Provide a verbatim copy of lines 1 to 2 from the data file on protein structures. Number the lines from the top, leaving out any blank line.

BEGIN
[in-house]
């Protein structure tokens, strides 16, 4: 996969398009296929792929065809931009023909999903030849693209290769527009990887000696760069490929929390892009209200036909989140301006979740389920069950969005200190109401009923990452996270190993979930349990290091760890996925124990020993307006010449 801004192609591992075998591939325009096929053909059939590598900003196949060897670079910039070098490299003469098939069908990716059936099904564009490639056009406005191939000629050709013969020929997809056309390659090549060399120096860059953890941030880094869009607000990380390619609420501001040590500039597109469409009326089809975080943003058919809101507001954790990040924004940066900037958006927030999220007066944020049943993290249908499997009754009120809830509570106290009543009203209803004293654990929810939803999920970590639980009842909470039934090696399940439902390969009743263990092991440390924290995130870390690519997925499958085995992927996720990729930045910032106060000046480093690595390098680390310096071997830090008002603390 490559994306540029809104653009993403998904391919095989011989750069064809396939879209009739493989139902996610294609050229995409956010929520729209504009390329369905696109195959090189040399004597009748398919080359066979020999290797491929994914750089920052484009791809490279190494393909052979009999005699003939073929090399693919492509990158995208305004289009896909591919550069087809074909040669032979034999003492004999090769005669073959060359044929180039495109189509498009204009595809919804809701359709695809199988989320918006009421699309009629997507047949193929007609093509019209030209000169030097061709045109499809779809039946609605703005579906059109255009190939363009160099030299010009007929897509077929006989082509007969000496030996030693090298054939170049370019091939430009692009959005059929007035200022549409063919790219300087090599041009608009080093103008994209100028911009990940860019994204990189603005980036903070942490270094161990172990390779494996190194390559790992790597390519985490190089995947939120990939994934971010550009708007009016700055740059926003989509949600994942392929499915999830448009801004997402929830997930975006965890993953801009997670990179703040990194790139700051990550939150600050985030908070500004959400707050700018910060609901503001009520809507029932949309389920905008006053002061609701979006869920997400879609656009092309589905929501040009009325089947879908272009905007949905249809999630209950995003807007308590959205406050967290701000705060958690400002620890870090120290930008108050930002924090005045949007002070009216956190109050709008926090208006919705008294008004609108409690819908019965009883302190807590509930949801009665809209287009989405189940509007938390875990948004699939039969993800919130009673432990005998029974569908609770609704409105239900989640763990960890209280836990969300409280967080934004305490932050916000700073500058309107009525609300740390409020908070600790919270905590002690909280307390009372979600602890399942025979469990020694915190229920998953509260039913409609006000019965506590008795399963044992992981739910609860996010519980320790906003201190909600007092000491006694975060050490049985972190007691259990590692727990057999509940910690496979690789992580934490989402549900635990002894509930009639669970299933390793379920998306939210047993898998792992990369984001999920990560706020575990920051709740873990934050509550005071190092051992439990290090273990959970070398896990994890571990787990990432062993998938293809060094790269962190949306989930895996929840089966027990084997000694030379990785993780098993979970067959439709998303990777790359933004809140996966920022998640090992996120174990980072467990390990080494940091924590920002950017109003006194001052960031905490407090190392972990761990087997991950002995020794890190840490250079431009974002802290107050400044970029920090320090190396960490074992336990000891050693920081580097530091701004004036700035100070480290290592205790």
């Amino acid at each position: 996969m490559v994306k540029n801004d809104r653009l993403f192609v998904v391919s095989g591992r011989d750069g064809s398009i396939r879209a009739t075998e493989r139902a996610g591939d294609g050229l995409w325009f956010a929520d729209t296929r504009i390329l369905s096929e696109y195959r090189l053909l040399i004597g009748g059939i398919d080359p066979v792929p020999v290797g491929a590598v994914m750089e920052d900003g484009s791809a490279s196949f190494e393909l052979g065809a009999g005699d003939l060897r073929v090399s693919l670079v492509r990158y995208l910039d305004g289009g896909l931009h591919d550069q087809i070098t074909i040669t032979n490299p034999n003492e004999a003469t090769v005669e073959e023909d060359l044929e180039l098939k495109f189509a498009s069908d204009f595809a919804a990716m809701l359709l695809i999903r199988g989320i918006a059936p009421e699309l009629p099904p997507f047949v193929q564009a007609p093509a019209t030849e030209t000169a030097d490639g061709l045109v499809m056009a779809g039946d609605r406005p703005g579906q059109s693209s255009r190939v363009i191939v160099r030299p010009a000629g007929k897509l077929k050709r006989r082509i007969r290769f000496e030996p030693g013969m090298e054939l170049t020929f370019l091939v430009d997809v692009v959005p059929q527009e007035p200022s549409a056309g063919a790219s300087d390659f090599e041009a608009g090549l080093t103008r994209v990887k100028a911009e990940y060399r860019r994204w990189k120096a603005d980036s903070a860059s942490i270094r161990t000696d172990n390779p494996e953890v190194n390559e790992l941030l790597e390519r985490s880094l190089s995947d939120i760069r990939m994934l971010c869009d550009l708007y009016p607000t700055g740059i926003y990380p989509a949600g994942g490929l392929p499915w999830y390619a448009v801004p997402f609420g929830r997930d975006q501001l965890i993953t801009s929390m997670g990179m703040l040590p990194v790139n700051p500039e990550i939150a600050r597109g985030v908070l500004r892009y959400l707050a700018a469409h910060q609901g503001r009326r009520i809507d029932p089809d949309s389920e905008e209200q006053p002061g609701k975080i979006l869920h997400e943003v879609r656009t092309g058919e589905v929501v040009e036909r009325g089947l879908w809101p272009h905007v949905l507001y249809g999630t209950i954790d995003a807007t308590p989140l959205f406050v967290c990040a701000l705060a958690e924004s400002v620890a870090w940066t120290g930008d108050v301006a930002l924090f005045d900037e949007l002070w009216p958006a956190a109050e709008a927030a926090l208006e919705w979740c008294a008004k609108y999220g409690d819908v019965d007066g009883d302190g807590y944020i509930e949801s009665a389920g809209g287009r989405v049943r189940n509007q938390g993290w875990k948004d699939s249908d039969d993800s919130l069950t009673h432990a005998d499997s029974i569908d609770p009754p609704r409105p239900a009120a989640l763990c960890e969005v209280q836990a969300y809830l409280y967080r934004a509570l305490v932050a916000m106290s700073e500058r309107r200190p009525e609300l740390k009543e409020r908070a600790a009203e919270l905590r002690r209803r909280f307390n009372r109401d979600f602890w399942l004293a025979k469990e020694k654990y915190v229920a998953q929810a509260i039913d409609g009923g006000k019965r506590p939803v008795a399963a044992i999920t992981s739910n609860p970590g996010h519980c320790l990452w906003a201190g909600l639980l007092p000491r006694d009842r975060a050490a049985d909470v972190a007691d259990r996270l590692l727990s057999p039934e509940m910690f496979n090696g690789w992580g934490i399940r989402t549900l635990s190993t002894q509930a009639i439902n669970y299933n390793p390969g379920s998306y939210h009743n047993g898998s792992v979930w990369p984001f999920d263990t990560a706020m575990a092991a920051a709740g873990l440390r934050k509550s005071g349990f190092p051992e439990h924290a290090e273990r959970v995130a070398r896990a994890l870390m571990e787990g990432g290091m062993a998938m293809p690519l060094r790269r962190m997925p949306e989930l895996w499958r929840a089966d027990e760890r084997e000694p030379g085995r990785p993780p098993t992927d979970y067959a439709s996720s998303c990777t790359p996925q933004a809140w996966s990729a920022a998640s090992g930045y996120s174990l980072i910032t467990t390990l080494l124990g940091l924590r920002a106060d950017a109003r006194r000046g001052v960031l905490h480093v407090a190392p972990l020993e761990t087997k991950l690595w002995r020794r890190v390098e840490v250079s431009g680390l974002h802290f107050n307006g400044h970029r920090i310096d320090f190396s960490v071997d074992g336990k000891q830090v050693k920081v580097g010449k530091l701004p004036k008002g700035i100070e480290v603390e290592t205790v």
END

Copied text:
[in-house]
């Protein structure tokens, strides 16, 4: 996969398009296929792929065809931009023909999903030849693209290769527009990887000696760069490929929390892009209200036909989140301006979740389920069950969005200190109401009923990452996270190993979930349990290091760890996925124990020993307006010449 801004192609591992075998591939325009096929053909059939590598900003196949060897670079910039070098490299003469098939069908990716059936099904564009490639056009406005191939000629050709013969020929997809056309390659090549060399120096860059953890941030880094869009607000990380390619609420501001040590500039597109469409009326089809975080943003058919809101507001954790990040924004940066900037958006927030999220007066944020049943993290249908499997009754009120809830509570106290009543009203209803004293654990929810939803999920970590639980009842909470039934090696399940439902390969009743263990092991440390924290995130870390690519997925499958085995992927996720990729930045910032106060000046480093690595390098680390310096071997830090008002603390 490559994306540029809104653009993403998904391919095989011989750069064809396939879209009739493989139902996610294609050229995409956010929520729209504009390329369905696109195959090189040399004597009748398919080359066979020999290797491929994914750089920052484009791809490279190494393909052979009999005699003939073929090399693919492509990158995208305004289009896909591919550069087809074909040669032979034999003492004999090769005669073959060359044929180039495109189509498009204009595809919804809701359709695809199988989320918006009421699309009629997507047949193929007609093509019209030209000169030097061709045109499809779809039946609605703005579906059109255009190939363009160099030299010009007929897509077929006989082509007969000496030996030693090298054939170049370019091939430009692009959005059929007035200022549409063919790219300087090599041009608009080093103008994209100028911009990940860019994204990189603005980036903070942490270094161990172990390779494996190194390559790992790597390519985490190089995947939120990939994934971010550009708007009016700055740059926003989509949600994942392929499915999830448009801004997402929830997930975006965890993953801009997670990179703040990194790139700051990550939150600050985030908070500004959400707050700018910060609901503001009520809507029932949309389920905008006053002061609701979006869920997400879609656009092309589905929501040009009325089947879908272009905007949905249809999630209950995003807007308590959205406050967290701000705060958690400002620890870090120290930008108050930002924090005045949007002070009216956190109050709008926090208006919705008294008004609108409690819908019965009883302190807590509930949801009665809209287009989405189940509007938390875990948004699939039969993800919130009673432990005998029974569908609770609704409105239900989640763990960890209280836990969300409280967080934004305490932050916000700073500058309107009525609300740390409020908070600790919270905590002690909280307390009372979600602890399942025979469990020694915190229920998953509260039913409609006000019965506590008795399963044992992981739910609860996010519980320790906003201190909600007092000491006694975060050490049985972190007691259990590692727990057999509940910690496979690789992580934490989402549900635990002894509930009639669970299933390793379920998306939210047993898998792992990369984001999920990560706020575990920051709740873990934050509550005071190092051992439990290090273990959970070398896990994890571990787990990432062993998938293809060094790269962190949306989930895996929840089966027990084997000694030379990785993780098993979970067959439709998303990777790359933004809140996966920022998640090992996120174990980072467990390990080494940091924590920002950017109003006194001052960031905490407090190392972990761990087997991950002995020794890190840490250079431009974002802290107050400044970029920090320090190396960490074992336990000891050693920081580097530091701004004036700035100070480290290592205790």